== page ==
This interview was originally published on the English Labour Network website here.
The late September sun streams into the lobby of the Brighton Metropole hotel where I am waiting to meet Cllr Judith Blake, the Leader of Leeds City Council. It is the penultimate day of Labour Party Conference 2017, and the warm glow emanating from the pale blue English sky offers some comfort after three consecutive days of liquid Socialism.
Cllr Blake arrives and, in classically English fashion, we manage to get confused about the best way to greet one another. I go to shake her hand and she goes in for a hug. Eventually we settle on a hug, I apologise for the awkwardness and she laughs reassuringly. We head through to an outside bar, which is noisy with the chatter of Labourites and press hacks.
I begin by asking Cllr Blake the obvious – why does she support the English Labour Network? In her soft, but purposeful, Leeds delivery, Blake tells me that, post-Brexit, “we really need to consider why people voted the way they did … there is a real disconnect with Parliament nationally. We’ve got to come up with a narrative and a real understanding of how we capture the desire for identity.”
Blake links this explicitly to Labour’s electoral prospects. She says that, to win again, Labour needs to link English identity into “the bigger picture.” I ask whether she feels Labour has a problem in Leeds with being seen as unpatriotic. Blake says people in Leeds see their English identity through a Yorkshire lens. “We have to frame Englishness in Leeds in a Yorkshire context.”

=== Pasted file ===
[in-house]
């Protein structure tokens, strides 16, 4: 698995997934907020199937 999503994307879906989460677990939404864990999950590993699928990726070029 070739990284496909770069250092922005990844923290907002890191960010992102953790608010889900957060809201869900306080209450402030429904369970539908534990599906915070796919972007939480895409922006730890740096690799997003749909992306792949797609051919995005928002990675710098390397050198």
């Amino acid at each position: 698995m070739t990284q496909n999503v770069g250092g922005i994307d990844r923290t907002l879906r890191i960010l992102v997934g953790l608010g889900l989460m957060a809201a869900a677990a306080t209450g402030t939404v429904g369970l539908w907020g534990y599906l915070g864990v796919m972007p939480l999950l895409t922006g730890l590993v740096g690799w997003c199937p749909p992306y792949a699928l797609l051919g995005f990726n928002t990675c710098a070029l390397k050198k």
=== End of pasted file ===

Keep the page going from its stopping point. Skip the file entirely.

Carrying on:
This interests me, because Yorkshire’s identity is, of course, far more pronounced than many other variations on the theme of Englishness. In my experience, Yorkshire folk always make a point of talking about Yorkshire – its beauty and the achievements of its people. Lately they have reminded southerners like me that Britain’s success at the last two Olympics has rested largely on Yorkshire’s gold rush. When they call their home “God’s own county”, they’re not always being tongue-in-cheek.
Blake says that Labour in Yorkshire, as it has elsewhere, has lost its ability to communicate its affection for Englishness. She says Labour is “nervous about expressing pride in England … and we therefore struggle to convince people that we are on their side.”
I move the conversation onto devolution. Blake says she “absolutely” supports greater devolution. She explains that “it’s the only way we will get the power and the resources we need. The current devolution deals don’t go nearly far enough and don’t give us control over local finances and local decision-making. Devolution has begun, but it is a far-from-finished product.”
And what about the dichotomy which some try to present between being supportive of Englishness and welcoming diversity? “Leeds has a great tradition of welcoming people in”, says Blake. “We have a proud tradition of working together and we have a lot to offer in terms of explaining how migration and integration can be beneficial.”